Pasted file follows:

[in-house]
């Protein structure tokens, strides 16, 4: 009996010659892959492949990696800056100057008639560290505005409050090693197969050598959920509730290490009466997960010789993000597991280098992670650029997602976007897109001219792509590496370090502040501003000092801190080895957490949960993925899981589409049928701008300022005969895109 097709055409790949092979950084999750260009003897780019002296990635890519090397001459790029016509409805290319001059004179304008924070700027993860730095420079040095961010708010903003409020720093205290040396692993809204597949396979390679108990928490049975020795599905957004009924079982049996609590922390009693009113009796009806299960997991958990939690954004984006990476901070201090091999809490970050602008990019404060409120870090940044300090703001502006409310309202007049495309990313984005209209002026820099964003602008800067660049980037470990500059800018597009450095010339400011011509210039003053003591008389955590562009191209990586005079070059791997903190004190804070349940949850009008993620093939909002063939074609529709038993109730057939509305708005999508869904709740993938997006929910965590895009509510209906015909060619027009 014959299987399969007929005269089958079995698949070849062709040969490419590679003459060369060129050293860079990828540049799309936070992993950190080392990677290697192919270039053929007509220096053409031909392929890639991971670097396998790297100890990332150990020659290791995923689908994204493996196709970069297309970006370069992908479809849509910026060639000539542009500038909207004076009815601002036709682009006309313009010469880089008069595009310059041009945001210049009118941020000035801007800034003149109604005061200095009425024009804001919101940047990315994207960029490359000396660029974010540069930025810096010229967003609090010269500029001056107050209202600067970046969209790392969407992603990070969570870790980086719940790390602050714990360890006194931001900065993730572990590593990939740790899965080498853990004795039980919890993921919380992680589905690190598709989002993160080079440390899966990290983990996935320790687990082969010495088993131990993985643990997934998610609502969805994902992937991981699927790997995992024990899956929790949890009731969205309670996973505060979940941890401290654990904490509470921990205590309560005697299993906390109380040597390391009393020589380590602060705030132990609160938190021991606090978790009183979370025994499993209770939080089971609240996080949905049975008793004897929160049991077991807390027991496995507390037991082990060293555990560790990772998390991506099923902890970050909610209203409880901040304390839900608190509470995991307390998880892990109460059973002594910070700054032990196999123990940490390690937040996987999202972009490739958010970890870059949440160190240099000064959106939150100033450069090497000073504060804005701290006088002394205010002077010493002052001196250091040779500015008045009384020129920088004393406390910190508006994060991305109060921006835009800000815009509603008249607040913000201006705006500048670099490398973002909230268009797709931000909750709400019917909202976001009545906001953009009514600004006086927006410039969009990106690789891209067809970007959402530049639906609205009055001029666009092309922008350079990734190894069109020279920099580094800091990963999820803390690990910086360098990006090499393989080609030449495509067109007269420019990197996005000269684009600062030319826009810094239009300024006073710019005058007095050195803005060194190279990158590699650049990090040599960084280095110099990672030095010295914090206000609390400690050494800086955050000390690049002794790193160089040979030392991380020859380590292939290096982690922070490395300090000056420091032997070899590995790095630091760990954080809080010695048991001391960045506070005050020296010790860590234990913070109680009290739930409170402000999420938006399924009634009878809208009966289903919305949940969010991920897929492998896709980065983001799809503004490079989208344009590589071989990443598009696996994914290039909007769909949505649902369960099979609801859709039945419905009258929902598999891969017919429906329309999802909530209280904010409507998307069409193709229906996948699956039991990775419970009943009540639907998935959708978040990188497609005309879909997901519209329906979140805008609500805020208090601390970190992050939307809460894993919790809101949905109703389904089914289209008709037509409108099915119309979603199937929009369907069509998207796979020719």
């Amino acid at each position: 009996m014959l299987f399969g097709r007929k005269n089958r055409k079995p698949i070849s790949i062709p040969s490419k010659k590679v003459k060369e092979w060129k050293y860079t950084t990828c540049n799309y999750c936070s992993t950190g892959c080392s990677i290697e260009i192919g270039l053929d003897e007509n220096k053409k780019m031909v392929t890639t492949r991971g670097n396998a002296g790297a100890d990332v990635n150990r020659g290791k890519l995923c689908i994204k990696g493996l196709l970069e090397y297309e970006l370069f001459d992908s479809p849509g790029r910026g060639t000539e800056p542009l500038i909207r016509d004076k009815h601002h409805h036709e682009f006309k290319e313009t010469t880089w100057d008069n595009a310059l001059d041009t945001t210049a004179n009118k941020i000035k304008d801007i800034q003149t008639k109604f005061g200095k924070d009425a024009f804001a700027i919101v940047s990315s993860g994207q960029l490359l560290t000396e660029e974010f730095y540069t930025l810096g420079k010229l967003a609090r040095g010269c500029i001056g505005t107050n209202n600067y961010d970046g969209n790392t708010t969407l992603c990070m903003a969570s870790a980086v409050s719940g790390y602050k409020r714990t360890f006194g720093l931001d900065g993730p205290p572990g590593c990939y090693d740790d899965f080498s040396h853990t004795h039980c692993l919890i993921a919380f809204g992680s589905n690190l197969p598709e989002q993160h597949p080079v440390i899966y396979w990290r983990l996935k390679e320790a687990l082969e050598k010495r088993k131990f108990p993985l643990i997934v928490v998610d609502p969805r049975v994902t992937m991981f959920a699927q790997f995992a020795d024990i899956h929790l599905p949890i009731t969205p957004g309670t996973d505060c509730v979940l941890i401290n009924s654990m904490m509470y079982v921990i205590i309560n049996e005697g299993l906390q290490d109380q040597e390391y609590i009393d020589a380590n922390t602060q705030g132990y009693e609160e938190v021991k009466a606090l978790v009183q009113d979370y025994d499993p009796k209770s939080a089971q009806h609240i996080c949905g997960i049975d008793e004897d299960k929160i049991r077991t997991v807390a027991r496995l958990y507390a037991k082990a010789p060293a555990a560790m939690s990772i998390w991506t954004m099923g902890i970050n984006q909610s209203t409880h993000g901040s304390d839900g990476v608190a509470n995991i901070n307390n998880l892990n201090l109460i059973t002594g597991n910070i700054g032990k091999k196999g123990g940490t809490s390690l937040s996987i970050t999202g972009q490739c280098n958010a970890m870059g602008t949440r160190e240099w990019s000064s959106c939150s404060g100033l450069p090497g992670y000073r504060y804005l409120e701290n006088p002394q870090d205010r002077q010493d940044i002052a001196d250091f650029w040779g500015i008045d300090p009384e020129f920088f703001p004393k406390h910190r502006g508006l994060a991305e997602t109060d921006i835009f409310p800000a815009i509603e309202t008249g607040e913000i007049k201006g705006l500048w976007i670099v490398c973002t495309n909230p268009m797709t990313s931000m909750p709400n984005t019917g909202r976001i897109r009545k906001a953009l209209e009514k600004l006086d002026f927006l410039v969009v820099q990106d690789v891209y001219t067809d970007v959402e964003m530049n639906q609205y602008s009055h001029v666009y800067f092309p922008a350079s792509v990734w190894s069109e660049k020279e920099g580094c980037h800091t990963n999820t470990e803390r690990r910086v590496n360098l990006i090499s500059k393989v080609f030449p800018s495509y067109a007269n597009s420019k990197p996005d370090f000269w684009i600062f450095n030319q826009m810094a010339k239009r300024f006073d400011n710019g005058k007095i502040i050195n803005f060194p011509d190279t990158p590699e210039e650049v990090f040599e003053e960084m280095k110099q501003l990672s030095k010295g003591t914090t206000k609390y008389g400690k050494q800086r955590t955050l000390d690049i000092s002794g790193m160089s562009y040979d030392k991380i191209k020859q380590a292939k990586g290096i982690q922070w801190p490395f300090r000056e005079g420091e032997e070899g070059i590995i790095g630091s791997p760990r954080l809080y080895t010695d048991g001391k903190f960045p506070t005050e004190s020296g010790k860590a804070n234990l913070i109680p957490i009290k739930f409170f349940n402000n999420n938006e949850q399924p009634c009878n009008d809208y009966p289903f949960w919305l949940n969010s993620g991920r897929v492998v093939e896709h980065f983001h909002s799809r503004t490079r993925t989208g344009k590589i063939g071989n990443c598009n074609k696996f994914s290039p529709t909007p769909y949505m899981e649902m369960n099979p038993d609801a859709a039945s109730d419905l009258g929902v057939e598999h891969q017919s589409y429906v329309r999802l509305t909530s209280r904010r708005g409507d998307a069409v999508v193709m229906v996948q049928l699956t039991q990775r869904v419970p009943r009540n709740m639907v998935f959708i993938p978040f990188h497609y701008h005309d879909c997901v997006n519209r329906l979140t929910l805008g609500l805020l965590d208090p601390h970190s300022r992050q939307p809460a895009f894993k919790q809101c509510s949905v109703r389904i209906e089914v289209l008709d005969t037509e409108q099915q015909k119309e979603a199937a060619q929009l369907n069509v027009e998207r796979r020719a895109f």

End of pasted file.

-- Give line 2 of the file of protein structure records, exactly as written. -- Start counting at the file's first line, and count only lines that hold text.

């Protein structure tokens, strides 16, 4: 009996010659892959492949990696800056100057008639560290505005409050090693197969050598959920509730290490009466997960010789993000597991280098992670650029997602976007897109001219792509590496370090502040501003000092801190080895957490949960993925899981589409049928701008300022005969895109 097709055409790949092979950084999750260009003897780019002296990635890519090397001459790029016509409805290319001059004179304008924070700027993860730095420079040095961010708010903003409020720093205290040396692993809204597949396979390679108990928490049975020795599905957004009924079982049996609590922390009693009113009796009806299960997991958990939690954004984006990476901070201090091999809490970050602008990019404060409120870090940044300090703001502006409310309202007049495309990313984005209209002026820099964003602008800067660049980037470990500059800018597009450095010339400011011509210039003053003591008389955590562009191209990586005079070059791997903190004190804070349940949850009008993620093939909002063939074609529709038993109730057939509305708005999508869904709740993938997006929910965590895009509510209906015909060619027009 014959299987399969007929005269089958079995698949070849062709040969490419590679003459060369060129050293860079990828540049799309936070992993950190080392990677290697192919270039053929007509220096053409031909392929890639991971670097396998790297100890990332150990020659290791995923689908994204493996196709970069297309970006370069992908479809849509910026060639000539542009500038909207004076009815601002036709682009006309313009010469880089008069595009310059041009945001210049009118941020000035801007800034003149109604005061200095009425024009804001919101940047990315994207960029490359000396660029974010540069930025810096010229967003609090010269500029001056107050209202600067970046969209790392969407992603990070969570870790980086719940790390602050714990360890006194931001900065993730572990590593990939740790899965080498853990004795039980919890993921919380992680589905690190598709989002993160080079440390899966990290983990996935320790687990082969010495088993131990993985643990997934998610609502969805994902992937991981699927790997995992024990899956929790949890009731969205309670996973505060979940941890401290654990904490509470921990205590309560005697299993906390109380040597390391009393020589380590602060705030132990609160938190021991606090978790009183979370025994499993209770939080089971609240996080949905049975008793004897929160049991077991807390027991496995507390037991082990060293555990560790990772998390991506099923902890970050909610209203409880901040304390839900608190509470995991307390998880892990109460059973002594910070700054032990196999123990940490390690937040996987999202972009490739958010970890870059949440160190240099000064959106939150100033450069090497000073504060804005701290006088002394205010002077010493002052001196250091040779500015008045009384020129920088004393406390910190508006994060991305109060921006835009800000815009509603008249607040913000201006705006500048670099490398973002909230268009797709931000909750709400019917909202976001009545906001953009009514600004006086927006410039969009990106690789891209067809970007959402530049639906609205009055001029666009092309922008350079990734190894069109020279920099580094800091990963999820803390690990910086360098990006090499393989080609030449495509067109007269420019990197996005000269684009600062030319826009810094239009300024006073710019005058007095050195803005060194190279990158590699650049990090040599960084280095110099990672030095010295914090206000609390400690050494800086955050000390690049002794790193160089040979030392991380020859380590292939290096982690922070490395300090000056420091032997070899590995790095630091760990954080809080010695048991001391960045506070005050020296010790860590234990913070109680009290739930409170402000999420938006399924009634009878809208009966289903919305949940969010991920897929492998896709980065983001799809503004490079989208344009590589071989990443598009696996994914290039909007769909949505649902369960099979609801859709039945419905009258929902598999891969017919429906329309999802909530209280904010409507998307069409193709229906996948699956039991990775419970009943009540639907998935959708978040990188497609005309879909997901519209329906979140805008609500805020208090601390970190992050939307809460894993919790809101949905109703389904089914289209008709037509409108099915119309979603199937929009369907069509998207796979020719």